Headache - Approach



Background

Primary

Secondary

  • Have underlying cause
  • Meds. overuse, arteritis, ↑ICP, infection

Clinical

High risk (investigate further)

  • Sudden-onset headache (max intensity in 1 min)
  • Worsening headache with fever
  • New-onset neurological deficit
  • New-onset cognitive dysfunction
  • Change in personality
  • ↓ level of consciousness
  • Recent (3 months) head trauma
  • Headache triggered by cough, valsalva
  • Headache triggered by exercise
  • Orthostatic (Δ with posture)
  • Symptoms of giant cell arteritis
  • Symptoms/signs of acute narrow-angle glaucoma
  • Substantial Δ in the characteristics of headache

Consider referral

  • Compromised immunity
  • Hx malignancy
  • Vomiting without other obvious cause

Remember

  • Subarachnoid
  • Meningitis
  • ↑ICP (E.g SOL - papilloedema)
  • Venous thrombosis (papilloedema)
  • Glaucoma - headache, blurred vision, vomiting, dusky cornea (recent halos), semi dilated pupil (constricted in cluster)
  • Cluster bouts
  • Temporal arteritis - jaw claudication, new headache, myalgia, ±tender temporal art, ↑ESR, ±PMR ("roll" out of bed)
  • Optic neuritis - retro-orbital pain with eye movement

Feature Tension headache Migraine (±aura) Cluster headache
Pain location Bilateral Unilateral or bilateral Unilateral (around/above the eye and side of the head/face)
Pain quality Pressing / tightening (non-pulsating) Pulsating (throbbing or in young people aged 12–17 years) Variable (can be sharp, boring, burning, throbbing or tightening)
Pain intensity Mild or moderate Moderate or severe Severe or very severe
Effect on activities Not aggravated by routine activities Aggravated by, or causes avoidance of, activities of daily living Restlessness/agitation
Other symptoms None Unusual sensitivity to light and/or sound or nausea and/or vomiting. Aura symptoms can occur with or without headache and:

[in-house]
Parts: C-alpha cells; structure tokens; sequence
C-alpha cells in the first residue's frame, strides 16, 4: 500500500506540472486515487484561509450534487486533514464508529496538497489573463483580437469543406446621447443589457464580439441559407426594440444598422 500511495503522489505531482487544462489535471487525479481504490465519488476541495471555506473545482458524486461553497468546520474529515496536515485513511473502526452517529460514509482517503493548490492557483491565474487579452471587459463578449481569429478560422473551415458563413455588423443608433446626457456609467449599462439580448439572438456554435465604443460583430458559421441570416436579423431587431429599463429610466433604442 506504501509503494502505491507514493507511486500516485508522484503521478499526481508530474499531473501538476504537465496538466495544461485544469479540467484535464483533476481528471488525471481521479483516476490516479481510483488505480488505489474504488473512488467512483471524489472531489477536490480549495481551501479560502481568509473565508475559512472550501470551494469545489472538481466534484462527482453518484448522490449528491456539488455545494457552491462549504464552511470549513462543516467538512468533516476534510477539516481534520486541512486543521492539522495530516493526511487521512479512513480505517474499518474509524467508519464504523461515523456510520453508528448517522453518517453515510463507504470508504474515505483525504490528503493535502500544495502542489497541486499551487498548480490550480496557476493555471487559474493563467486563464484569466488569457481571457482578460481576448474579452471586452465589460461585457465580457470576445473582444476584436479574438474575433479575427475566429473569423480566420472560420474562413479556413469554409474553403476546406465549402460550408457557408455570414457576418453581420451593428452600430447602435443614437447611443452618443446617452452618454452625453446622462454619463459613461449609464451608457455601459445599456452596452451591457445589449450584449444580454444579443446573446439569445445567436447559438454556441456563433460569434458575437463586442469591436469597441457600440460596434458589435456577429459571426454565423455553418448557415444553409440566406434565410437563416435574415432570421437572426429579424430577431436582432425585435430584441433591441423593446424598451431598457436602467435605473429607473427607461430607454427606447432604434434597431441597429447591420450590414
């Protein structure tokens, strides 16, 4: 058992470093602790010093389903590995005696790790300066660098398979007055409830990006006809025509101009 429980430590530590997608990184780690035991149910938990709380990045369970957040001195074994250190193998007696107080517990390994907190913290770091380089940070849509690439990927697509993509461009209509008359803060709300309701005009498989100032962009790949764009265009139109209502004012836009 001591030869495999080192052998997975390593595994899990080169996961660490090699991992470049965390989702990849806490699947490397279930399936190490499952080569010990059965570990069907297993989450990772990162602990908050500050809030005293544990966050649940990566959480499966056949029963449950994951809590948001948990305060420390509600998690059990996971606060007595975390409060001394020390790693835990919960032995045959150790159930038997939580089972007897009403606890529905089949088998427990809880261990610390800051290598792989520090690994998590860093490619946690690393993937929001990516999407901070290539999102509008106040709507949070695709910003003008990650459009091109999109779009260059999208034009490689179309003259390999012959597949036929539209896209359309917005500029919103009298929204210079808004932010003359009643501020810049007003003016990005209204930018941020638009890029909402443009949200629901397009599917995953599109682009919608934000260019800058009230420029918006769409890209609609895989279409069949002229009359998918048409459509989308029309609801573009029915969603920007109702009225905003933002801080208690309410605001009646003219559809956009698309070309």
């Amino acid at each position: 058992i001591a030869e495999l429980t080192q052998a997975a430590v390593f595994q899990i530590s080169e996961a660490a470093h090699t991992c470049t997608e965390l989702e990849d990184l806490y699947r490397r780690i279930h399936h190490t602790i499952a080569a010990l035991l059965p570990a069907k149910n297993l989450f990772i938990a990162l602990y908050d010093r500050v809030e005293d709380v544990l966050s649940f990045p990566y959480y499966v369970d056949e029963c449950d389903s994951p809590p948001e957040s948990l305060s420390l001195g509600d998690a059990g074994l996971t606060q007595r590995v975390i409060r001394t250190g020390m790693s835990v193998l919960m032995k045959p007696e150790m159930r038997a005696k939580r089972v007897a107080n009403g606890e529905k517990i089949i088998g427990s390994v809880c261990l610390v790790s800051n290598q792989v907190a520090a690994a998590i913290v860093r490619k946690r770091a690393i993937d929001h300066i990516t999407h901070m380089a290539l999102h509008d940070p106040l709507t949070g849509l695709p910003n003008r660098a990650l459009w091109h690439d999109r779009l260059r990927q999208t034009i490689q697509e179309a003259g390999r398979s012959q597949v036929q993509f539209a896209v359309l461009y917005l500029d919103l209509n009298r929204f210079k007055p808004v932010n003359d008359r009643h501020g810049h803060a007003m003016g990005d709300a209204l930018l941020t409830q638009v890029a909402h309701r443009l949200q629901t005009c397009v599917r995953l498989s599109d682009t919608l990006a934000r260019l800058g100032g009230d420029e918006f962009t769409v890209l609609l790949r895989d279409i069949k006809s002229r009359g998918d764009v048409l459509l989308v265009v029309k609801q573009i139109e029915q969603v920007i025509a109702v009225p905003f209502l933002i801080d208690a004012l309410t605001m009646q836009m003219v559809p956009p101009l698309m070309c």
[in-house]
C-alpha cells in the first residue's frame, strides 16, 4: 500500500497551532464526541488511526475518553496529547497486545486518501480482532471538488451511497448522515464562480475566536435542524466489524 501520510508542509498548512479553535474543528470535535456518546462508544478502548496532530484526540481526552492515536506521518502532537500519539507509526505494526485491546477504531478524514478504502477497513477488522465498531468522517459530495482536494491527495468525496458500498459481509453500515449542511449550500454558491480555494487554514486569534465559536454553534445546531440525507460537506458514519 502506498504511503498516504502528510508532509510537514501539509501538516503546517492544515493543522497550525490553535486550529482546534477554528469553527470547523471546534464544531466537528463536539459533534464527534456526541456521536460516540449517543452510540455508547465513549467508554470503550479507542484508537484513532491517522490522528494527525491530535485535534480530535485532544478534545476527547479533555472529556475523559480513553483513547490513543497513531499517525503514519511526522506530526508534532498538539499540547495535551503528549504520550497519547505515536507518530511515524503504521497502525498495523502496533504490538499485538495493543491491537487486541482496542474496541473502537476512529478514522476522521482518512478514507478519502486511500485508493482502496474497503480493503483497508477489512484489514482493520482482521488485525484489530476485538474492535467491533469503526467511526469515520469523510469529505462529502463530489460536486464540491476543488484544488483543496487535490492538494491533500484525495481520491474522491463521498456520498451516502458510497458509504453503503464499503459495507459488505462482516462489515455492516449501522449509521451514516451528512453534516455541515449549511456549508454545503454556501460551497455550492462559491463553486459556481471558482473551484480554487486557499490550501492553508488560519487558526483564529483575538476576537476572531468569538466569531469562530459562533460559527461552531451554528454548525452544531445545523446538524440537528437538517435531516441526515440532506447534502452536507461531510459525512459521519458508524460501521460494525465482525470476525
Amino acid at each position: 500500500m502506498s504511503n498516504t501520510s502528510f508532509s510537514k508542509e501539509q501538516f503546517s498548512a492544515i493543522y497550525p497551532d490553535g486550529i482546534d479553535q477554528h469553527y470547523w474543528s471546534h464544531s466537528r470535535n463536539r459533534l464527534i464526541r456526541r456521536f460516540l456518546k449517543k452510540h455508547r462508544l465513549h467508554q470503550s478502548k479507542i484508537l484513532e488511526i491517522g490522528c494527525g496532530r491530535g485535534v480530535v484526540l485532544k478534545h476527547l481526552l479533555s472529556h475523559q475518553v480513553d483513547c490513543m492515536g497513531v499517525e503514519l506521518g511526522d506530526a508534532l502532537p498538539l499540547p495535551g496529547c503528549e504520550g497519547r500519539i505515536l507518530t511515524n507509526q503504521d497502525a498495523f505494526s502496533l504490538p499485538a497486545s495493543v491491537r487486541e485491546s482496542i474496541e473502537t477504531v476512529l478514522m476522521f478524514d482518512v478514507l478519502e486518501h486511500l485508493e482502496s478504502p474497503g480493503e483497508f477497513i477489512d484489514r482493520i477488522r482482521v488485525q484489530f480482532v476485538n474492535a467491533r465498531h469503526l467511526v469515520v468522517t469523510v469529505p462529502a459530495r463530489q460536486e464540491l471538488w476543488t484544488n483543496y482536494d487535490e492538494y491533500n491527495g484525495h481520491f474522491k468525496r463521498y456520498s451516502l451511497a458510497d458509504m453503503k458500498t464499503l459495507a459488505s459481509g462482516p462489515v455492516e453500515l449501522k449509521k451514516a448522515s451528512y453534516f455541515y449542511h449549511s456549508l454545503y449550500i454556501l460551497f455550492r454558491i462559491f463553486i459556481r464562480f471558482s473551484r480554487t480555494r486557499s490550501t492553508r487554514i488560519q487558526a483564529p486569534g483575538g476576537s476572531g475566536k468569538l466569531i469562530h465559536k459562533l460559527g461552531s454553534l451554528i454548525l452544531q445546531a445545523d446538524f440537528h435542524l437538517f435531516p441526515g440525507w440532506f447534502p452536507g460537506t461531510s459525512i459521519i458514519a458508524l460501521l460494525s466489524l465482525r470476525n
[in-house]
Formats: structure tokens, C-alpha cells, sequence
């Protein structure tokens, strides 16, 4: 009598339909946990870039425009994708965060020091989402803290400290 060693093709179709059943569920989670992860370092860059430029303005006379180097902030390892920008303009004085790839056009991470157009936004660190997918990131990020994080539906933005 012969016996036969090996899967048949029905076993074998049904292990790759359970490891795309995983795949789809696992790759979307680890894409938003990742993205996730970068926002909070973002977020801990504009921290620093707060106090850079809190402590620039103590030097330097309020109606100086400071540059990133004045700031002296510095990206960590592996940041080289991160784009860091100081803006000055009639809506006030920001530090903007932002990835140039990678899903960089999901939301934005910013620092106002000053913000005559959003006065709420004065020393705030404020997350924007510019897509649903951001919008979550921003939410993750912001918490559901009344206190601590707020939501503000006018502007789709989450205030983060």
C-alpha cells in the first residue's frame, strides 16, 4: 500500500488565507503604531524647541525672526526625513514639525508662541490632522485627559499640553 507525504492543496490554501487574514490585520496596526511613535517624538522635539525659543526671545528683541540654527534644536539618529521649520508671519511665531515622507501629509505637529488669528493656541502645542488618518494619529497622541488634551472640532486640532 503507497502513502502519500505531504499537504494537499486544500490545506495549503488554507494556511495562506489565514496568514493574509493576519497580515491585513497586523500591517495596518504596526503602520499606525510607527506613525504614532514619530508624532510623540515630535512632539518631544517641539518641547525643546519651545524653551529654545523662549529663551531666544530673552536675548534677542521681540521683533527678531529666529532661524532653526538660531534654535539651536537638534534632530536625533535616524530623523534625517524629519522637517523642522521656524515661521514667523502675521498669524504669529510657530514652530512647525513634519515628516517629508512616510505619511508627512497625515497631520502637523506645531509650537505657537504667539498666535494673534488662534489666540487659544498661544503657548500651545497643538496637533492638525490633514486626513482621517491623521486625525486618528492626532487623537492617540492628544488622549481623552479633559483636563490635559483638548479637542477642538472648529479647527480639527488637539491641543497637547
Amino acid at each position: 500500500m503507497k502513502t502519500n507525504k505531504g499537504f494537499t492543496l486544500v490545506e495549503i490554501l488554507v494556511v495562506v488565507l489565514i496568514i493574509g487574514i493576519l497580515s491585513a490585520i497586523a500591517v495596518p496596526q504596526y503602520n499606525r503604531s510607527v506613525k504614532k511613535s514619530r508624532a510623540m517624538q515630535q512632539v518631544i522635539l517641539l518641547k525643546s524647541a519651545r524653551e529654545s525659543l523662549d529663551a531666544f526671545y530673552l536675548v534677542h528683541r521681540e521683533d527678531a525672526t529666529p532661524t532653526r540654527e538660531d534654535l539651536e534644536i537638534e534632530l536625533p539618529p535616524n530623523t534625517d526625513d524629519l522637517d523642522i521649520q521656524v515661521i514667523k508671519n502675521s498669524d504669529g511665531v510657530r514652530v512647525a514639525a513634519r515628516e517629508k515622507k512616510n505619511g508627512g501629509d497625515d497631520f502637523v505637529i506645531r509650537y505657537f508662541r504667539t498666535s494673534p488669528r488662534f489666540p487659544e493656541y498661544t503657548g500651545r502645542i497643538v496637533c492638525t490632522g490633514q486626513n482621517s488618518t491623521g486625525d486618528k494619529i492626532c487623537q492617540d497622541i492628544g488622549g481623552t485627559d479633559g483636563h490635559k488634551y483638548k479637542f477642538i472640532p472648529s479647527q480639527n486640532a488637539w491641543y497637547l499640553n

- are fully reversible
- develop over at least 5 minutes
- last 5−60 minutes.
Typical aura symptoms include visual symptoms such as flickering lights, spots or lines and/or partial loss of vision; sensory symptoms such as numbness ±paraesthesia, ±speech disturbance.
Same side as headache:
- red and/or watery eye
- nasal congestion ±catarrah
- swollen eyelid
- forehead / facial sweating
- constricted pupil ±drooping eyelid.
Duration 30 minutes–continuous 4–72 hours in adults, 1–72 hours in young people aged 12–17 years 15–180 minutes
1. Headache pain can be felt in the head, face or neck. 2. Chronic migraine and chronic tension-type headache commonly overlap. If there are any features of migraine, diagnose chronic migraine.

Ottawa SAH rule

The ottawa SAH rule has a 100% sensitivity (but low specificity) for SAH (more on SAH). A patient with headache does not require investigations for SAH if then do not have any of:

  • age ≥40 years
  • neck pain or stiffness
  • witnessed loss of consciousness
  • onset during exertion
  • thunderclap h'ache [instantly peaking]
  • limited neck flexion on examination


Content by Dr Íomhar O' Sullivan. Last review Dr ÍOS 15/06/21.